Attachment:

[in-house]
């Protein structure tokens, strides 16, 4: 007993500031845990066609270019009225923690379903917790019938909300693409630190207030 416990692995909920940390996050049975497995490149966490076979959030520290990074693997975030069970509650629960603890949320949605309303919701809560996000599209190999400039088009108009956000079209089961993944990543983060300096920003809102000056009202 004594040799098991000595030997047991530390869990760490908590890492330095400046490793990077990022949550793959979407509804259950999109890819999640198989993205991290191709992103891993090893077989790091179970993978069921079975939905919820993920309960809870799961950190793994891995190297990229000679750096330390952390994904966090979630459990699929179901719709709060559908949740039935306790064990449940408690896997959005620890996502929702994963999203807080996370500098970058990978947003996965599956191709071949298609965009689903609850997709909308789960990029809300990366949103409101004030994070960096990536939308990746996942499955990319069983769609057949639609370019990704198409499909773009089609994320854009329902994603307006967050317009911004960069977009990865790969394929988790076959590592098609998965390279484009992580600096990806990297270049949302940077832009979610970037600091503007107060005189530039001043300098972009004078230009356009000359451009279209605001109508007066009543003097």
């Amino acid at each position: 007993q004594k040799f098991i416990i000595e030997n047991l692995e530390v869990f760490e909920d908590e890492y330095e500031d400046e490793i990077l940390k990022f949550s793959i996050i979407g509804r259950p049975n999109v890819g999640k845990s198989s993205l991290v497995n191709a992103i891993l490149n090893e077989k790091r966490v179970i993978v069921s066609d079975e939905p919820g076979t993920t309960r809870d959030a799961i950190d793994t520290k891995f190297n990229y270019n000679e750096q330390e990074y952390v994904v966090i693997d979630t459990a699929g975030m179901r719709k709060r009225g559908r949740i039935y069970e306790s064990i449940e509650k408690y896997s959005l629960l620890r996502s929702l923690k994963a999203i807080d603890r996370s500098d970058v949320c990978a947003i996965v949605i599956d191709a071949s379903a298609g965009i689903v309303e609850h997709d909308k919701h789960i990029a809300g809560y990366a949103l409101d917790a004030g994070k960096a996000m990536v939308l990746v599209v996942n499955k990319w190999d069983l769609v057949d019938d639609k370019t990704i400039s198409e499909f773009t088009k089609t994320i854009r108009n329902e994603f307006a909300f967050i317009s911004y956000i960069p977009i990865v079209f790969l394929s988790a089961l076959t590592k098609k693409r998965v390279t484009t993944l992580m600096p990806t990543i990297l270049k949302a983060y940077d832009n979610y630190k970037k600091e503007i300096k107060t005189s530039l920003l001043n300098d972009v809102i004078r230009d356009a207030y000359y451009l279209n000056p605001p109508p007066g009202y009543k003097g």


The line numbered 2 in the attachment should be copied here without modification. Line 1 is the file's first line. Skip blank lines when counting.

């Protein structure tokens, strides 16, 4: 007993500031845990066609270019009225923690379903917790019938909300693409630190207030 416990692995909920940390996050049975497995490149966490076979959030520290990074693997975030069970509650629960603890949320949605309303919701809560996000599209190999400039088009108009956000079209089961993944990543983060300096920003809102000056009202 004594040799098991000595030997047991530390869990760490908590890492330095400046490793990077990022949550793959979407509804259950999109890819999640198989993205991290191709992103891993090893077989790091179970993978069921079975939905919820993920309960809870799961950190793994891995190297990229000679750096330390952390994904966090979630459990699929179901719709709060559908949740039935306790064990449940408690896997959005620890996502929702994963999203807080996370500098970058990978947003996965599956191709071949298609965009689903609850997709909308789960990029809300990366949103409101004030994070960096990536939308990746996942499955990319069983769609057949639609370019990704198409499909773009089609994320854009329902994603307006967050317009911004960069977009990865790969394929988790076959590592098609998965390279484009992580600096990806990297270049949302940077832009979610970037600091503007107060005189530039001043300098972009004078230009356009000359451009279209605001109508007066009543003097």